• As they were raised to hunt and kill their prey, your Dachshund is likely to treat his toys as “prey” and will “kill” them one by one.
  • Watch out for your Dachshund’s weight and laziness, which can put a lot of strain on his delicate back. Monitor your Dachshund’s calorie consumption and maintain him in a healthy weight range.
  • There have been several reports of dogs with slipped discs in the back, which can result in partial or complete paralysis.
  • Avoid letting them leap from high places and support their backs when you’re holding them.
  • In most cases, a Dachshund will be a one-man dog. To prevent him from developing a fear of strangers as an adult, it’s critical to begin socializing with him as a puppy.
  • Buying a puppy from a reputable breeder, puppy mill, or pet store is the best way to ensure that you obtain a healthy dog.

Which Breeds Mix with Dachshunds?


  • Dorgi (Dachshund + Corgi)
  • Chiweenie (Chihuahua + Dachshund)
  • Golden Dox (Golden Retriever + Dachshund)


The German name “Dachshund” translates to “badger dog,”, The breed has a long history in Germany dating back more than 600 years. To put it simply, as the breed’s name indicates, the Dachshund was designed to energetically burrow its way into a badger lair and flush out its inhabitant. For this grimy, underground task, the Dachshund’s long, low body was tailor-made.

A badger may weigh anywhere from 25 to 40 pounds and has razor-sharp fangs and claws, making it a deadly foe for any dog. His long-ago forebearers were bred with the traits that make today’s dachshunds so fearless and ferocious that they could take on a lethal enemy.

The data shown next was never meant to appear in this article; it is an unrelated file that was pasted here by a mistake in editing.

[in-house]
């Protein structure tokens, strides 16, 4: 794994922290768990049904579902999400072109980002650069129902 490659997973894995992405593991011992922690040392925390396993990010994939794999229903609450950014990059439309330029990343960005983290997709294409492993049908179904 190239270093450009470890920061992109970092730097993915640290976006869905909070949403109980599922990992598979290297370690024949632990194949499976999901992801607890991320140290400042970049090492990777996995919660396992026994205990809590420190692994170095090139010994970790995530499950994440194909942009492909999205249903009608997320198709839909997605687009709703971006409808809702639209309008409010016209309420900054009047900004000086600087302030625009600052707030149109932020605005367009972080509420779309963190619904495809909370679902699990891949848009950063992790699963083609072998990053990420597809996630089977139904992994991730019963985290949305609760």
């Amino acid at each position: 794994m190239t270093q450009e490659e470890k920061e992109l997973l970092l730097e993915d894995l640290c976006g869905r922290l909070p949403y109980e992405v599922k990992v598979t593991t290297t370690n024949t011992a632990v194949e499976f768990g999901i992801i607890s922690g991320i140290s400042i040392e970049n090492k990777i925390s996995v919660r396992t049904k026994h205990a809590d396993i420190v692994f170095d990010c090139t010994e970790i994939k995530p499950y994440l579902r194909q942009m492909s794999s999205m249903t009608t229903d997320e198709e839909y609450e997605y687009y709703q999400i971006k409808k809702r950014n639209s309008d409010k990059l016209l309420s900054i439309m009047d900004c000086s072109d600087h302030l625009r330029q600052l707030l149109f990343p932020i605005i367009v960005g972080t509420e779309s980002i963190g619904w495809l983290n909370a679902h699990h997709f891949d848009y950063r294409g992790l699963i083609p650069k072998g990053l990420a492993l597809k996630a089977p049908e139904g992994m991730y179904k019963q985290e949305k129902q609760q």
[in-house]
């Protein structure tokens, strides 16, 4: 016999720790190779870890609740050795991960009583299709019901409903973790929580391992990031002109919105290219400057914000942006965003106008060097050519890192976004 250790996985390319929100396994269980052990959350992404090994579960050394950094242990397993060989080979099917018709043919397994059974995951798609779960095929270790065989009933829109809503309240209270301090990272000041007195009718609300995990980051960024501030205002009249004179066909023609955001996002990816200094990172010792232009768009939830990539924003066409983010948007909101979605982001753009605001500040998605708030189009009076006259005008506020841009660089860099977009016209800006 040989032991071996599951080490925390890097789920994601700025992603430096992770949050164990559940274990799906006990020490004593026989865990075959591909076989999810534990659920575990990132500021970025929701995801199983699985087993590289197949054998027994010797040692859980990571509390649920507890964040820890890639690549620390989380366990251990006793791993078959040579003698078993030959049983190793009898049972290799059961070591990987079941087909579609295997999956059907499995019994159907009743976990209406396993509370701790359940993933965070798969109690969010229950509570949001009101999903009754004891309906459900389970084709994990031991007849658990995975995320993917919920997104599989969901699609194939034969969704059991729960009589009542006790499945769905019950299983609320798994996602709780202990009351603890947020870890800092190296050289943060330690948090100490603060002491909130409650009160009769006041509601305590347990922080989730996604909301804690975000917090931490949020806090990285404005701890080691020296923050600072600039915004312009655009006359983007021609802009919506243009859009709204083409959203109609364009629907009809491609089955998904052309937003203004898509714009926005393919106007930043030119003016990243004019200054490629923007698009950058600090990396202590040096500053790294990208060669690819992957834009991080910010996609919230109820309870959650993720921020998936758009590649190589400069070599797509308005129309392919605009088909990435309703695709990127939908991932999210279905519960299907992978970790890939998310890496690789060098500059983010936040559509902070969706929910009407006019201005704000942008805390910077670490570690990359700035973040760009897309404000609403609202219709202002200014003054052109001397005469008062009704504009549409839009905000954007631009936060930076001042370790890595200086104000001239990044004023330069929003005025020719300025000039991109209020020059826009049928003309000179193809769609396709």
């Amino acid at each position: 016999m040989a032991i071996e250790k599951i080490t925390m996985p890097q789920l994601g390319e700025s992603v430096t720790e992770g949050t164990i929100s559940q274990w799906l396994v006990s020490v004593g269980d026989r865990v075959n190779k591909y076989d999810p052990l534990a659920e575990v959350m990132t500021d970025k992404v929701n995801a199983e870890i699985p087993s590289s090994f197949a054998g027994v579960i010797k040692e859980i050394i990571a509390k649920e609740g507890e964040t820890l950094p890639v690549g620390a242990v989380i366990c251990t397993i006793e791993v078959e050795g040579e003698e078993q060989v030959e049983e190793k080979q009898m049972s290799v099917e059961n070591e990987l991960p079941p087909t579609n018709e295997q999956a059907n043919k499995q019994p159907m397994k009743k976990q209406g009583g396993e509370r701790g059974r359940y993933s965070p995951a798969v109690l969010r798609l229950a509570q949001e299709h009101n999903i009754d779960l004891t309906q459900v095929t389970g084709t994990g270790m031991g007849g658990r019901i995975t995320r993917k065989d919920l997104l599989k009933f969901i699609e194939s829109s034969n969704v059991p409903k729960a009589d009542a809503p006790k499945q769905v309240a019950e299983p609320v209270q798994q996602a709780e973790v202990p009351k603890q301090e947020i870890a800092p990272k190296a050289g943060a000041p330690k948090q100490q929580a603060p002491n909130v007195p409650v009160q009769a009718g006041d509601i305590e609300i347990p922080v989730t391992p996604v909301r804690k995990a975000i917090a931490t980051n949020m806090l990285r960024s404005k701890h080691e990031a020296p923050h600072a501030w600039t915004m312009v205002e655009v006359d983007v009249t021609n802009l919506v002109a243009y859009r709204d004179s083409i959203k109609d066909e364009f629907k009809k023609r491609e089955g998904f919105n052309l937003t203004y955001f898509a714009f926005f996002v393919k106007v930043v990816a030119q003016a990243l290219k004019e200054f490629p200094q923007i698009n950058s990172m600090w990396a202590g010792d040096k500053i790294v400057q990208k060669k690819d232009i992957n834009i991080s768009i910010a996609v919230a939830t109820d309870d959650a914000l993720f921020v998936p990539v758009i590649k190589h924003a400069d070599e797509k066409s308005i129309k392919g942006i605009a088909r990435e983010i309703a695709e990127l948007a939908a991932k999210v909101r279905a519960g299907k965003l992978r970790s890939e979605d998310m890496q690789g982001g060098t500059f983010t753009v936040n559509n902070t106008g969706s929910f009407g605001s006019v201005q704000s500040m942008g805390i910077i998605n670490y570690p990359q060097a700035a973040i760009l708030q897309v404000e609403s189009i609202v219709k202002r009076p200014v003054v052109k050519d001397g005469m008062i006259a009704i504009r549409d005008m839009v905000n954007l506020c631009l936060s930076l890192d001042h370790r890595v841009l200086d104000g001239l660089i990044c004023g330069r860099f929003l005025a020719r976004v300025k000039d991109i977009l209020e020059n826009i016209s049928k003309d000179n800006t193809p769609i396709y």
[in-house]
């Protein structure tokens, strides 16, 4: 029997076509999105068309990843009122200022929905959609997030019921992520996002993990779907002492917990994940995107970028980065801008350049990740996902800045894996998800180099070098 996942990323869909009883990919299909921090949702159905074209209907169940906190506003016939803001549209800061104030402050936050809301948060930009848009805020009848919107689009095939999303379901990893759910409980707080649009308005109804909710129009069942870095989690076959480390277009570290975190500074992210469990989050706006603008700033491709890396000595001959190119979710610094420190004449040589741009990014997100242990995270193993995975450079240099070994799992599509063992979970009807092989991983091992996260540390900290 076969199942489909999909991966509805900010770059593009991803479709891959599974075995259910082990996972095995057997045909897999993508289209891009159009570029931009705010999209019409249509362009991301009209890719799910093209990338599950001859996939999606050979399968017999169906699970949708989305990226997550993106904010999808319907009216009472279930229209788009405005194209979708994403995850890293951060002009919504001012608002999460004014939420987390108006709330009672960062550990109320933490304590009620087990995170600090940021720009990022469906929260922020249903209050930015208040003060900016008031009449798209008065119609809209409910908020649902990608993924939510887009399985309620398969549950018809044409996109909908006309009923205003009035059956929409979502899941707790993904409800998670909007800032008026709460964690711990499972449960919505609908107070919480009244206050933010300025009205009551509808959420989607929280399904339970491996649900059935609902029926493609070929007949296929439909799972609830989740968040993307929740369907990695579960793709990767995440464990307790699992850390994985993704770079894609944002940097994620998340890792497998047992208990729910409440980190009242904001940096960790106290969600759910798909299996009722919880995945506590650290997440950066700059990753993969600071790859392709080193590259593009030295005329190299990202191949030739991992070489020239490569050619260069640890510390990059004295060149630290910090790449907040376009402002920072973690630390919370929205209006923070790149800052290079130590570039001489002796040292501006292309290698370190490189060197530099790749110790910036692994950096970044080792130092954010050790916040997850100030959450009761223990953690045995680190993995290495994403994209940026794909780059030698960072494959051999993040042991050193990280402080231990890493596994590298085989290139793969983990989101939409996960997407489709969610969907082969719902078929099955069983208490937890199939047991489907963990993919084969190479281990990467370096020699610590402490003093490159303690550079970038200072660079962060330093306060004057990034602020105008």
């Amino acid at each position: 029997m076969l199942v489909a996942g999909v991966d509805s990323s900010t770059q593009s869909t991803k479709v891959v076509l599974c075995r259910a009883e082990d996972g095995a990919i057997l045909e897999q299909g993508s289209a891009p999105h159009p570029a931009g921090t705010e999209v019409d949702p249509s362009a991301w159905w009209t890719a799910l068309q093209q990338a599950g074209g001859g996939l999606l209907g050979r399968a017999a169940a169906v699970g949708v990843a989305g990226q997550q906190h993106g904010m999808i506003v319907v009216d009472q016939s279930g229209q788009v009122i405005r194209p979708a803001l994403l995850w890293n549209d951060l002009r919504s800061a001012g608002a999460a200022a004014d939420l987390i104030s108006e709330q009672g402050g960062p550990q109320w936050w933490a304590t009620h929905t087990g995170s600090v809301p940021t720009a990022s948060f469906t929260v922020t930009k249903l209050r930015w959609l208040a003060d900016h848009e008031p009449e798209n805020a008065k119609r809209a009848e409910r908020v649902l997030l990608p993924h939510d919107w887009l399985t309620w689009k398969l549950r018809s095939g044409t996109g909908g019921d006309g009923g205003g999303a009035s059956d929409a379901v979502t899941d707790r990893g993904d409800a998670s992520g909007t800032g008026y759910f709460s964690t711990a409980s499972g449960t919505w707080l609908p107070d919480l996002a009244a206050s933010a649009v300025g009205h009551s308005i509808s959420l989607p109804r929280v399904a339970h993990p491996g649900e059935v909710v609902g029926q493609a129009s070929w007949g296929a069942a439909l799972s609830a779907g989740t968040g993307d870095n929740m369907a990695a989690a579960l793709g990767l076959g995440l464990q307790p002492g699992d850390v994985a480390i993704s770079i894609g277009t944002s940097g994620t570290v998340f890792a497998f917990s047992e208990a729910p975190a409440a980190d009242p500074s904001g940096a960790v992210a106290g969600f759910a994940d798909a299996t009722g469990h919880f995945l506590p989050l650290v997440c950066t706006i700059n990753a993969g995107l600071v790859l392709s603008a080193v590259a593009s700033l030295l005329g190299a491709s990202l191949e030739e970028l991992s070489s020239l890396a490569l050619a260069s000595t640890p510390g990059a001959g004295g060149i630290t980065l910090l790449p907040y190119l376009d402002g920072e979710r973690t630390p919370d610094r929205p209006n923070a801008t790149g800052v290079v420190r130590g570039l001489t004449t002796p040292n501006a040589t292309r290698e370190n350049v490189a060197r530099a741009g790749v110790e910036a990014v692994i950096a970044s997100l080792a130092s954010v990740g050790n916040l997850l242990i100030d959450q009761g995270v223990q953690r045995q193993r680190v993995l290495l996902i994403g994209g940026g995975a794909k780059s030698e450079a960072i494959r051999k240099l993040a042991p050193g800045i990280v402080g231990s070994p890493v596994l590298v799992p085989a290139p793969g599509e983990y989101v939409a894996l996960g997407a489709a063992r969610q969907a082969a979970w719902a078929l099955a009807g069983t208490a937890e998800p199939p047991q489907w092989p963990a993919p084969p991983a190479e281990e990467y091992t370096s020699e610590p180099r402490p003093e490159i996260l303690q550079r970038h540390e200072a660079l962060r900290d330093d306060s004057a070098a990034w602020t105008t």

The little dog breed is super loud and because of this, the bark of the Dachshund is indeed a throwback to his working roots.  This loud bark helped his human hunting companion to locate the Dachshund’s underground location.

Selective breeding produced variants with wire coats for labor in prickly brier patches, as well as long coats for cold areas, in addition to the breed’s short, smooth coat. 

Dachshunds of varying sizes were bred to work in various types of quarries. According to breed authority, packs of Dachshunds were frequently utilized to hunt wild boar. The effort of standardizing the breed based on size, coat, and color variants was well started by the late 1800s.

The Dachshund has long been a national emblem of Germany, so intimately identified with the fatherland that, because of anti-German feeling, American fanciers dubbed them “Liberty Hounds” during World War I. Their popularity in America was instant and sustained once they were admitted to the AKC Stud Book in 1885.


Dachshunds come in Standard and Miniature varieties. 16 to 32 pounds is the typical weight of a standard Dachshund of any variety (Smooth, Wirehair, or Longhair). All types of little Dachshunds are under 11 pounds at maturity. 

Tweenies are dachshunds between the ages of 11 and 16. Tweenies aren’t punished in the show ring, even though this isn’t a recognized classification. The phrase “Toy Dachshunds” is used by certain persons who breed extremely little Dachshunds, although this is a marketing word and not a recognized distinction.



They are regarded as intelligent, active, and brave to the point of rashness in the Dachshund breed. Stubbornness is in his blood, and that’s why he’s known for it. Despite their reputation for being lively and bold, Dachshunds want cuddling time with their owners the most. Many Dachshund owners find this trait more important than dealing with the breed’s insistence on doing things his own way. 

Depending on coat type, a Dachshund’s personality may also differ. Due to their terrier heritage, wire-haired Dachshunds may be naughty troublemakers. Both Longhairs and Smooths have personalities that fall somewhere in the middle of the spectrum. However, this is not typical of Mini Dachshunds as a breed. Don’t get a puppy with these traits.